Dan Mullen wears a visor because he grew up a Florida fan and Steve Spurrier wore one. Much like the Head Ball Coach, Mullen used his play-calling acumen and creativity to go from offensive coordinator to head coach. Spurrier continued calling plays throughout his head coaching career because, well, if it got him there why would he entrust someone else with that responsibility.
On Saturdays you’ll find Mullen roaming the sideline with his play-calling sheet but he’s not the only coach that can or does call plays throughout a game.
Mullen has had the luxury of keeping the same coaching staff around him for more than a decade. They speak the same language and have the same ideas.
“We’re pretty fortunate to have guys that have been around each other for a long time, and so we get into a series we kind of look at things we want to do and you’re always trying to look three to four moves ahead,” Mullen said on Thursday at media day. “So here’s we you kind of have some of those pocket plays, okay, that here’s things that we feel good about going into this series, and then as a play caller you have the pocket one. So okay if these things are going well we’ve set them up for this, if these things are going well, we have set them up for if this, if these things are going well we have set them up for this. And that’s where I think we have had success is here’s the things we want to do to set them up and let’s see what happens well and then we’re going to at the right time call the play that we set them up for. The benefit also that we have is I think a coaching staff, a really good coaching staff offensively that have been around, where guys aren’t afraid to make inputs.”
Mullen has been with his co-offensive coordinators for more than 11 years. John Hevesy, Billy Gonzales and Mullen share a football mind but it’s not just those three musketeers pulling the strings on gameday. Greg Knox, who is coming up on his 10th season with Mullen and Brian Johnson get their chances as well.
In the Peach Bowl the Gators faced a 4th and 1 at the Michigan 35. The Gators were up 13-10 and trying to take advantage of a Chauncey Garner-Johnson interception but their offensive drive stalled. They could try a 52-yard field goal, Evan McPherson has the leg, but Brian Johnson came over the headset and told Mullen to run a jet sweep to Kadarius Toney. The formation had seven men on the line of scrimmage and Michigan stacked the box. Toney took the sweep and scampered 30-yards down to the Michigan five and two plays later Lamical Perine found the end zone. That one play changed the game and it was called by Florida’s 32-year old quarterbacks coach, not their $6 million dollar a year head coach.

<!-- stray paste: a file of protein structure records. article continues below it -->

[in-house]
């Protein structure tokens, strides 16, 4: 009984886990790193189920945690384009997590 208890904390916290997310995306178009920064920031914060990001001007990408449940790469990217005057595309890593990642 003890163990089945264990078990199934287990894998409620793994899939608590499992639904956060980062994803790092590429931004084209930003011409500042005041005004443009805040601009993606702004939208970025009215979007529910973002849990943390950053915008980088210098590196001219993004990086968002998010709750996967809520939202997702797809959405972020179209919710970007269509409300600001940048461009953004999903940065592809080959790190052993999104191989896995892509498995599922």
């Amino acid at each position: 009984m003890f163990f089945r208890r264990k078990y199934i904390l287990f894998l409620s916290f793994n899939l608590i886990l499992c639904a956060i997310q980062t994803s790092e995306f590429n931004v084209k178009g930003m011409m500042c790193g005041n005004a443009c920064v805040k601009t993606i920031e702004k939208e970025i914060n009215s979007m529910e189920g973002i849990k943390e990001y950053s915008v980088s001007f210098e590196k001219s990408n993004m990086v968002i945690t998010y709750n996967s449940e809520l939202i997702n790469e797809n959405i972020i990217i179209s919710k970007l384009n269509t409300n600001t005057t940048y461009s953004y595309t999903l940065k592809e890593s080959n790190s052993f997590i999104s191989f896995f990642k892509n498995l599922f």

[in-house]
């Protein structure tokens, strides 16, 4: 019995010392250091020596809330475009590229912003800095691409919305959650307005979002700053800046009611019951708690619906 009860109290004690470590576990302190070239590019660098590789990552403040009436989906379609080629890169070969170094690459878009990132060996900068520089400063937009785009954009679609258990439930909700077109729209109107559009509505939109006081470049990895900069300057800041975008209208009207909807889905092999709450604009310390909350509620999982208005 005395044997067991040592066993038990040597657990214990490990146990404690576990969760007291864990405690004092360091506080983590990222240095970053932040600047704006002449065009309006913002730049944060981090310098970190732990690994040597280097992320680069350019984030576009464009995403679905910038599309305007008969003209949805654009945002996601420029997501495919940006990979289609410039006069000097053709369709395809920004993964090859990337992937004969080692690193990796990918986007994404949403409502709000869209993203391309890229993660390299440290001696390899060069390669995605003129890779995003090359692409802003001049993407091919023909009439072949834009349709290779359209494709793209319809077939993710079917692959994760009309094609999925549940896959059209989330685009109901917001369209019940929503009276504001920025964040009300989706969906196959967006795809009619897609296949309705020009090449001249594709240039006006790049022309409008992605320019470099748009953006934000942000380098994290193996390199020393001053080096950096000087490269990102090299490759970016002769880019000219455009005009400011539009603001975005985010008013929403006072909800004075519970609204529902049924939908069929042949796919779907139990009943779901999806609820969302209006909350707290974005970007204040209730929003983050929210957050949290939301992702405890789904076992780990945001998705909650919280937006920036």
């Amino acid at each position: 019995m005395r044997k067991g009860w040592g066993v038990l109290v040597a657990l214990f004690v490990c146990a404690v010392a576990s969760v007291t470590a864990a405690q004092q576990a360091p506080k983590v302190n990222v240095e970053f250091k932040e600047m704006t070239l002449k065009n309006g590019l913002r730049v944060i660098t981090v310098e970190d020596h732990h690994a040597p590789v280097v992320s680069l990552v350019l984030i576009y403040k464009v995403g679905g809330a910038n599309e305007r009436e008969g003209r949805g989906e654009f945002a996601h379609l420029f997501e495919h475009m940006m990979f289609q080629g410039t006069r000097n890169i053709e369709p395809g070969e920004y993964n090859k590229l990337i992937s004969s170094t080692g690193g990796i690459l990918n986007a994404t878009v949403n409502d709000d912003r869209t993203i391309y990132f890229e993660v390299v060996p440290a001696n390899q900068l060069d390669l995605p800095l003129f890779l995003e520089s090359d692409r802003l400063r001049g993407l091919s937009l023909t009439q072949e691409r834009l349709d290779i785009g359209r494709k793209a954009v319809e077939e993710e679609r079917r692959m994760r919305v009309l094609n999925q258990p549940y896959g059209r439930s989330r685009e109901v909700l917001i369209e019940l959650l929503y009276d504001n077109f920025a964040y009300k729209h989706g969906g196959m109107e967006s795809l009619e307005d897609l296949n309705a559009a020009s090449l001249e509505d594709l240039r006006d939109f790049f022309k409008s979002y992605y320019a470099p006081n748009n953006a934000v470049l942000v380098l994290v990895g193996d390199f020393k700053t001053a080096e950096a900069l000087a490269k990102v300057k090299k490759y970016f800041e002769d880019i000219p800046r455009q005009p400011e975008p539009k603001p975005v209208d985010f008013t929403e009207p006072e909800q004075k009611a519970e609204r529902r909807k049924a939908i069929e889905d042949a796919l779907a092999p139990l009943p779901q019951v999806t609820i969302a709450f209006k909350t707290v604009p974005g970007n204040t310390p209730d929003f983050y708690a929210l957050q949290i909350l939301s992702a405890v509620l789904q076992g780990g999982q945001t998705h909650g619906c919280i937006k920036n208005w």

“I think we have five guys on our offensive staff that would be pretty comfortable calling the game,” Mullen said. “When you have that and when you have those guys that have worked together and know the offense that well, and that are comfortable around each other, it’s really easy to make those inputs, not just between series with what we’re going to call but in the middle of a series if they think we have something they’re not, they’re going to step up and say, we should run this right now. I think that that helps us within our play calling.”
The only issue that could come is trying to beat the play clock. Obviously as the head coach Mullen has veto power when an assistant volunteers a play call but, for the most part, the five offensive coaches that suggest plays work as one.
“South Carolina we ran the same play six times in a row. And at that time you say, five guys called the same play. We ran the one play with a bunch formation to the right and we ran it. And five guys on the headset, do it again. Got I think 12 yards. Five guys on the headset, do it again,” Hevesy said. “So that was, at that point five guys called the same exact play the same exact time. And you get used to the offense, you know what our kids can do and so anybody can and it’s just, again, what you’re seeing and the good thing is there’s no egos in terms of, we’re not doing that.”
Every coach has their style. Mullen may have mirrored some of his off of the Head Ball Coach but when it comes down to micromanaging like Spurrier was notorious of during his time as a head coach, Mullen strays and that’s good. It’s worked for more than a decade, no need to stop now.